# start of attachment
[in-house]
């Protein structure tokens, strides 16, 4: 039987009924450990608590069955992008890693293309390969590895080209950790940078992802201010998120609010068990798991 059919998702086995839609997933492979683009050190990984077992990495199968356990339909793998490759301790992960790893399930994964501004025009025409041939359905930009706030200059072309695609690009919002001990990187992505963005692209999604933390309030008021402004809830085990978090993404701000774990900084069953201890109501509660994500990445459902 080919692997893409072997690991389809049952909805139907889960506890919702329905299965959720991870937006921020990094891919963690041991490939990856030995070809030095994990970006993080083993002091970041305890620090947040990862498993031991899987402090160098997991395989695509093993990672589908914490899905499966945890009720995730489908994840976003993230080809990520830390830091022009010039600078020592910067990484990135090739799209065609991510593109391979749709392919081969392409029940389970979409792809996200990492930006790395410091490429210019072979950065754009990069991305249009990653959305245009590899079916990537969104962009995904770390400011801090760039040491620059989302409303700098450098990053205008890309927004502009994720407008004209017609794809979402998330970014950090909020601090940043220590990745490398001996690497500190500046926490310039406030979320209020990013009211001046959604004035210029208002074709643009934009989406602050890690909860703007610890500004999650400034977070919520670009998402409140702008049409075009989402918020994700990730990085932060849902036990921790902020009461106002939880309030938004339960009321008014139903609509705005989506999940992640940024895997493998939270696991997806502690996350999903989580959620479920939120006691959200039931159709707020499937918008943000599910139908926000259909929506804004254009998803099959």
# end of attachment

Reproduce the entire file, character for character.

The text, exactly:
[in-house]
């Protein structure tokens, strides 16, 4: 039987009924450990608590069955992008890693293309390969590895080209950790940078992802201010998120609010068990798991 059919998702086995839609997933492979683009050190990984077992990495199968356990339909793998490759301790992960790893399930994964501004025009025409041939359905930009706030200059072309695609690009919002001990990187992505963005692209999604933390309030008021402004809830085990978090993404701000774990900084069953201890109501509660994500990445459902 080919692997893409072997690991389809049952909805139907889960506890919702329905299965959720991870937006921020990094891919963690041991490939990856030995070809030095994990970006993080083993002091970041305890620090947040990862498993031991899987402090160098997991395989695509093993990672589908914490899905499966945890009720995730489908994840976003993230080809990520830390830091022009010039600078020592910067990484990135090739799209065609991510593109391979749709392919081969392409029940389970979409792809996200990492930006790395410091490429210019072979950065754009990069991305249009990653959305245009590899079916990537969104962009995904770390400011801090760039040491620059989302409303700098450098990053205008890309927004502009994720407008004209017609794809979402998330970014950090909020601090940043220590990745490398001996690497500190500046926490310039406030979320209020990013009211001046959604004035210029208002074709643009934009989406602050890690909860703007610890500004999650400034977070919520670009998402409140702008049409075009989402918020994700990730990085932060849902036990921790902020009461106002939880309030938004339960009321008014139903609509705005989506999940992640940024895997493998939270696991997806502690996350999903989580959620479920939120006691959200039931159709707020499937918008943000599910139908926000259909929506804004254009998803099959």